My simple appreciation of the above clause of the ordinance is that parties are free to opt out of the system of solid waste collection by the council and that they are at liberty to engage the private collectors authorised by the council.
The 1st respondent in its wisdom decided to first track its system of garbage collection and has since ignored the private collectors who would step in for those residents in Kampala who may not wish to use the licenced collectors of the 1st respondent.
The actions of the 1st respondent are indeed illegal. Illegality under judicial review looks at the law as it is in the legislation.
The basic idea behind the ground of review called illegality is that; a public authority must act within the four corners of its power or jurisdiction. Therefore acting outside the statute arises where there is total disregard of the law as it is in the law books. See Public Law in East Africa by Ssekaana Musa page 95-96
The sum effect of refusing to authorise the private collectors is to conscript every resident of Kampala within the garbage collection system of the council which is contrary to the Ordinance and hence illegal.
The residents of Kampala have no option under the current arrangement of garbage collection system but to deal with the three named companies in the advert/notice to the public.
I agree with counsel for the applicant that this has created monopoly rights in favour of the 2nd and 3rd respondents in the garbage collection business in Kampala.
This application was filed on 21st June 2016 and it is now two years since it was filed and the 1st respondent has not filed any supplementary affidavit to show that they have indeed complied with clause 23 of the Ordinance i.e authorising private garbage collectors.
However, I do not agree with counsel’s submission that the notice though creates a monopoly of garbage collection to the three companies, that it contravenes the economic rights of the applicant under Article 40(2) of the Constitution. This is because the applicant has not shown in his application that he has ever applied to be a private garbage collector to the 1st respondent. The right provided for under Article 40(2) is enjoyed in accordance with the law or as the law would prescribe.
Whether the applicant is entitled to the reliefs sought?
Judicial review remedies are discretionary. This means that the court has the discretion to withhold them from the applicant even if the public body is held to have acted unlawfully.
In Amiran Enterprises Ltd vs Uganda Revenue Authority HCMA 06 of 2010 Justice Kiryabwire held that it must be born in mind that prerogative orders are discretionary in nature and the court must act judicially and according to well settled principles. Such principles may include common sense and justice; whether the application is meritorious; whether there is reasonableness; vigilance and not any waiver of rights by the applicant.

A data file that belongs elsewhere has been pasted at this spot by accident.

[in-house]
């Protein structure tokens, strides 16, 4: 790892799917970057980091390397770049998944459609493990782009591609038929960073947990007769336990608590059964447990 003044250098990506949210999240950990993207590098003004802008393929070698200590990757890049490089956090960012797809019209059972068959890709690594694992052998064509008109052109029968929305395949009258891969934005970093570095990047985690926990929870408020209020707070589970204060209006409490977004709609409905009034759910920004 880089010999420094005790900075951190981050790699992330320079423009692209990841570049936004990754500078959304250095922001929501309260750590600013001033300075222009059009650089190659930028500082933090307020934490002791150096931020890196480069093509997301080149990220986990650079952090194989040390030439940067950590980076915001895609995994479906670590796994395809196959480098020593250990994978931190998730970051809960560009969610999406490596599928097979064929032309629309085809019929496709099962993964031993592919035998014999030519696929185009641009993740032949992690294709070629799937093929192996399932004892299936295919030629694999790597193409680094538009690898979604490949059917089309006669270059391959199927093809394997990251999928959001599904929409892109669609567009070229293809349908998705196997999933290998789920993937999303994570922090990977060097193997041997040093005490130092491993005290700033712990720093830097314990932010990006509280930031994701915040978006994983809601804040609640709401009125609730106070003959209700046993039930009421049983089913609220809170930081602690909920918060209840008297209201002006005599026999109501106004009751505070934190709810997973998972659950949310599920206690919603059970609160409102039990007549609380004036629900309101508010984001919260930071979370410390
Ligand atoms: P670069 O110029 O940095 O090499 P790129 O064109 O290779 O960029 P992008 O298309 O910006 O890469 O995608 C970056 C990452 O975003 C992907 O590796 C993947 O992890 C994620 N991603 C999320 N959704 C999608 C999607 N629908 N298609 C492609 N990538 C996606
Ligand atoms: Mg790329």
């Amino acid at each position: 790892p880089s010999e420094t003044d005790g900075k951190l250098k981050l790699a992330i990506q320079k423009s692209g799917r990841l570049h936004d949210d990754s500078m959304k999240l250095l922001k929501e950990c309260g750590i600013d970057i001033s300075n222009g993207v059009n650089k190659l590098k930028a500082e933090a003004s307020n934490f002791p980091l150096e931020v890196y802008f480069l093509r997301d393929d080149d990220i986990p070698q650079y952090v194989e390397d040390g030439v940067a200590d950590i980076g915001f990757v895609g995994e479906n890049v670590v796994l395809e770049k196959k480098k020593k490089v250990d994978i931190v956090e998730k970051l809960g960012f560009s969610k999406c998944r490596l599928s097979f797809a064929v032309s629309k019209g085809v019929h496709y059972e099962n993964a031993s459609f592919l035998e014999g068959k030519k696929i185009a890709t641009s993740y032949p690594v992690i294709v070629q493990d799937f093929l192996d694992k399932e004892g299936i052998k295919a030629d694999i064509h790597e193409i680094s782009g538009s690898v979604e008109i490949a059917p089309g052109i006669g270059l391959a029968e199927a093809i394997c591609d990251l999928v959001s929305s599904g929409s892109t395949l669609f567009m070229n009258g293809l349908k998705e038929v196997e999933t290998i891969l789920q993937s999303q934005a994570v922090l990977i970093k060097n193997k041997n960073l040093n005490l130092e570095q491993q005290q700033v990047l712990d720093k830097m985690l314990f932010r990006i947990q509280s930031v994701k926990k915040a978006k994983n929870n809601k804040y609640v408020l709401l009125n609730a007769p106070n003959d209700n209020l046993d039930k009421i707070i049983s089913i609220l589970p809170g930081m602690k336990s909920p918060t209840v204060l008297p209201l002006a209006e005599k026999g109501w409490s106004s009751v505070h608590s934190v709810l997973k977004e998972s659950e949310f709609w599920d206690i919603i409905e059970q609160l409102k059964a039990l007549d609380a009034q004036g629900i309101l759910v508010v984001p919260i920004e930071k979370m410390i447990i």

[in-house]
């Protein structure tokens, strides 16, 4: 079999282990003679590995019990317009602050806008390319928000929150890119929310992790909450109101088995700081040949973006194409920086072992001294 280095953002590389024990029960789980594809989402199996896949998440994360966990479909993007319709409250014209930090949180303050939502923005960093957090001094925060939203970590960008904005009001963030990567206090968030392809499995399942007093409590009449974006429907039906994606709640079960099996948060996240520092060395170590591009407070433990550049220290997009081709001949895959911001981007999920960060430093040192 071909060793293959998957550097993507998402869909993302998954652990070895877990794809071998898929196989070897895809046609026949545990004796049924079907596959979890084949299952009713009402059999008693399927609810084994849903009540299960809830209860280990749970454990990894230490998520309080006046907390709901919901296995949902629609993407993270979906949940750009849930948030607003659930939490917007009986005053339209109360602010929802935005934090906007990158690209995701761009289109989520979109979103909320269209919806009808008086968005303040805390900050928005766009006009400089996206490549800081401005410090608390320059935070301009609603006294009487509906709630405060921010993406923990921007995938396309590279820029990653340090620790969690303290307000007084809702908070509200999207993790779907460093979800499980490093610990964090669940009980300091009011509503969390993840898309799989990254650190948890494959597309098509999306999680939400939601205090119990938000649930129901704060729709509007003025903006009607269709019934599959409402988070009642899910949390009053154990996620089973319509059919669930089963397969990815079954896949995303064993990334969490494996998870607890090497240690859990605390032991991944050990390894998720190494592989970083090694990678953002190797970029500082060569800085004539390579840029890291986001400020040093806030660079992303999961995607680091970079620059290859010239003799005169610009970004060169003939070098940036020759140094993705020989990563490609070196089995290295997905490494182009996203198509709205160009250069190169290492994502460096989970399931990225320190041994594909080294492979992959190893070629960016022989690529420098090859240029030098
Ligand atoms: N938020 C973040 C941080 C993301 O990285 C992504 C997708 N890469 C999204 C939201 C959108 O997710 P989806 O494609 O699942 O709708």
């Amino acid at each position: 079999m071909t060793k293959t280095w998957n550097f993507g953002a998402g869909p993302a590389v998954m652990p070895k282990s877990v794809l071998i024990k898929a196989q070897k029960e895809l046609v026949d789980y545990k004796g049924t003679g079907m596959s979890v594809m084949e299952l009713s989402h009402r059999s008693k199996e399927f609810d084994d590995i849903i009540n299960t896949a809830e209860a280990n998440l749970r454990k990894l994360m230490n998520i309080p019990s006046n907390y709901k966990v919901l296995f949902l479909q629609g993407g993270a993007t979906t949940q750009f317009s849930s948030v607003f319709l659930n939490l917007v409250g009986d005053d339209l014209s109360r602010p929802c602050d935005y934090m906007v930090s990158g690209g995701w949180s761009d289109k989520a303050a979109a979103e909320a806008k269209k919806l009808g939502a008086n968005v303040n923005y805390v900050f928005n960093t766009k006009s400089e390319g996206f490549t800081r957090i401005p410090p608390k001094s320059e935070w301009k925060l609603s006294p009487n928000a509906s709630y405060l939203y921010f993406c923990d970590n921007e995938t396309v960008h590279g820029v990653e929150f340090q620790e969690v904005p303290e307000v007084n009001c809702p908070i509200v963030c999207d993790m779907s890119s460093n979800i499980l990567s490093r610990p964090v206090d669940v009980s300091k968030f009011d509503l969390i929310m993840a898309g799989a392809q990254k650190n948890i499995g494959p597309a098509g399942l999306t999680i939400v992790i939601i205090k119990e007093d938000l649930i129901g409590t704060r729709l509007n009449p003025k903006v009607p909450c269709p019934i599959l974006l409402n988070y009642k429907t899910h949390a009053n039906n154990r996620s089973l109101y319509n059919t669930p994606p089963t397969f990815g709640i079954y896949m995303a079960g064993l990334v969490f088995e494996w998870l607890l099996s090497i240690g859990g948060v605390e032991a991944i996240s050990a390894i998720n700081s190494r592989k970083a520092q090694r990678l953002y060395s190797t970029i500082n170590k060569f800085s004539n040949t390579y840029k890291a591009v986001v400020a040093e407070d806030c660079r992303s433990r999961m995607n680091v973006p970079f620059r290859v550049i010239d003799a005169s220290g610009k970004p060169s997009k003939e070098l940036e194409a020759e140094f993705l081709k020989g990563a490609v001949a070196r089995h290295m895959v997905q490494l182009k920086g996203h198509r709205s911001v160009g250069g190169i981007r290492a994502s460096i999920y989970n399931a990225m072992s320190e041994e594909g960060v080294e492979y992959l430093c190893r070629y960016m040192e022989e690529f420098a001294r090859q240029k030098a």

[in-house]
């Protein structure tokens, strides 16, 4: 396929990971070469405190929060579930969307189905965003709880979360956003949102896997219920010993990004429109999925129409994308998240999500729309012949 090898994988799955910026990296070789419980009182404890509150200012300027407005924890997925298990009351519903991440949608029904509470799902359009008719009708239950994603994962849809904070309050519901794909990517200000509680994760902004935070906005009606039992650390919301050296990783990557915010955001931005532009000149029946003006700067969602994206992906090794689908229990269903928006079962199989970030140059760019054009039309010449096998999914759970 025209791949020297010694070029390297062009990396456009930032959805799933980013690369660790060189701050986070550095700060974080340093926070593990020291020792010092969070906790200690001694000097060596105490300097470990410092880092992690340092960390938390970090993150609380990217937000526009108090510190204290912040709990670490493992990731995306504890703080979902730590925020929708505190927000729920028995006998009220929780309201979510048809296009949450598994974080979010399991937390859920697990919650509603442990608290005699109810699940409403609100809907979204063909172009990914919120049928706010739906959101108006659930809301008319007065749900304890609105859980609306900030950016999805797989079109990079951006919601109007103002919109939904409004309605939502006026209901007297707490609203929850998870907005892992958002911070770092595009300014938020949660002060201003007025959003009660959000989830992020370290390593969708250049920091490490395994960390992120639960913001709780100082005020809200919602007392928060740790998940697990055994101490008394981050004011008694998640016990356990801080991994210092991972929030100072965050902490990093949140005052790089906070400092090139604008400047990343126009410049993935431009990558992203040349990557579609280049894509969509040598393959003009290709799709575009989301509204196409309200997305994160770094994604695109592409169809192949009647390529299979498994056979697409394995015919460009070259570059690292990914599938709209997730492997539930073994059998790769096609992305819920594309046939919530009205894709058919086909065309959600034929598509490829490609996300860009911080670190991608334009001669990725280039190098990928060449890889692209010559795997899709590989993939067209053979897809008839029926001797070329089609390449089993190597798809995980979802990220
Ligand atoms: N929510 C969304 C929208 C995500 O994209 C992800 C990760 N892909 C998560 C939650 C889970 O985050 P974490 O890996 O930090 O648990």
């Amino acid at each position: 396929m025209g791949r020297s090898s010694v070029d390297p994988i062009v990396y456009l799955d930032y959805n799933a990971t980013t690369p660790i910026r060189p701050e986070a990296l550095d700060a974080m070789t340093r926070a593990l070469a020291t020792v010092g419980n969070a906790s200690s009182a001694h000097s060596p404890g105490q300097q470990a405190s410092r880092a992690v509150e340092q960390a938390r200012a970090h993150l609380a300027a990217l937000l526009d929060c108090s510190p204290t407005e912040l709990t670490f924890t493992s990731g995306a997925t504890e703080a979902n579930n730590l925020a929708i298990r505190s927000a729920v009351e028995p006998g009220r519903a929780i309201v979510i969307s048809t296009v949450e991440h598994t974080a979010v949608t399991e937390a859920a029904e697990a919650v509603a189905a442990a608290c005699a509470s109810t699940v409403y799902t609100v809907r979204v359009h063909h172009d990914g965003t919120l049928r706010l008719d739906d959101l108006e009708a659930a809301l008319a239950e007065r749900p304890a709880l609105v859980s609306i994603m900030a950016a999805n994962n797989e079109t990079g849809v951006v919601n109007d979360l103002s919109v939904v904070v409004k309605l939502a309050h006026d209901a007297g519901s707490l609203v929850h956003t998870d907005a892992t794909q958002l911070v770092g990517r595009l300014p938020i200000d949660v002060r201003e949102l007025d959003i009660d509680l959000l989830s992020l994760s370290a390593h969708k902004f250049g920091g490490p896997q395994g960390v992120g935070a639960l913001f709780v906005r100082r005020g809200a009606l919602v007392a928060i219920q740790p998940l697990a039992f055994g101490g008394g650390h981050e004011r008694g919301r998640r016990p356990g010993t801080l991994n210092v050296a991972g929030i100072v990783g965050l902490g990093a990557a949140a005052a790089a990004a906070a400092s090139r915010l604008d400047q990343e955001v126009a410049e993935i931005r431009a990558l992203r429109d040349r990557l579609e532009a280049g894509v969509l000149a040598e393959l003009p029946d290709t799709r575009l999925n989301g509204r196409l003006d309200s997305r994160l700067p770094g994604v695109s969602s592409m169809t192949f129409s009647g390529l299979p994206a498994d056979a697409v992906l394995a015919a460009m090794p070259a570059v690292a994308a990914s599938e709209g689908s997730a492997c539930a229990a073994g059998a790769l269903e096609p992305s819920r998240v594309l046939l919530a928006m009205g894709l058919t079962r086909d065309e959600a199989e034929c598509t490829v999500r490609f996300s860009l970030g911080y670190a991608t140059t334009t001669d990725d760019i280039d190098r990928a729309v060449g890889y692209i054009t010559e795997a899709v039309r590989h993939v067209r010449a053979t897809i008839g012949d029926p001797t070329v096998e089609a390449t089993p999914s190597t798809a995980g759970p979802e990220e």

In that regard the applicant prayed for prerogative orders and it’s here by ordered as follows;
An order of certiorari should issue to quash the decision of 1st respondent that has the effect of conscripting all the residents of Kampala into the Council’s solid waste collection system without the option of residents contracting with authorised private collectors for a solid waste collection service.
The 1st respondent has to-date in accordance with its pleadings refused to authorise private collectors. This means that the 1st respondent is refusing to do what the ordinance directed it to do.
An order of Mandamus should issue directing the 1st respondent to authorise all or any person(s) willing and able to meet the generally applicable and rational licensing requirements for the business of collecting garbage without victimisation of the applicant.
An order of Mandamus should issue directing the 1st respondent to publish another public notice informing the residents of Kampala about their right to contract with authorised private collectors for a solid waste collection service and opt out of the 1st respondent’s garbage collection system together with the list of authorised private collectors.
The applicant has submitted that they lost several clients on the premise of not having a renewed trading licence. And that several retainer clients in compliance with the 1st respondent’s notice have had to discontinue the services of the applicant in spite of their right to choose an authorized private collector for solid waste services.
I have not seen any evidence in support of this submission in the applicant’s affidavit in support. The applicant has not adduced any evidence to prove that his company ever applied to be authorized as a Private Collector under Clause 23 of the Local Governments (Kampala City Council)(Solid Waste Management) Ordinance SI 243-21.
In the result, this application is allowed with costs against the 1st respondent. The 2nd respondent is denied costs because it is a beneficiary of 1st respondent’s refusal to authorize the private garbage collectors.
I so order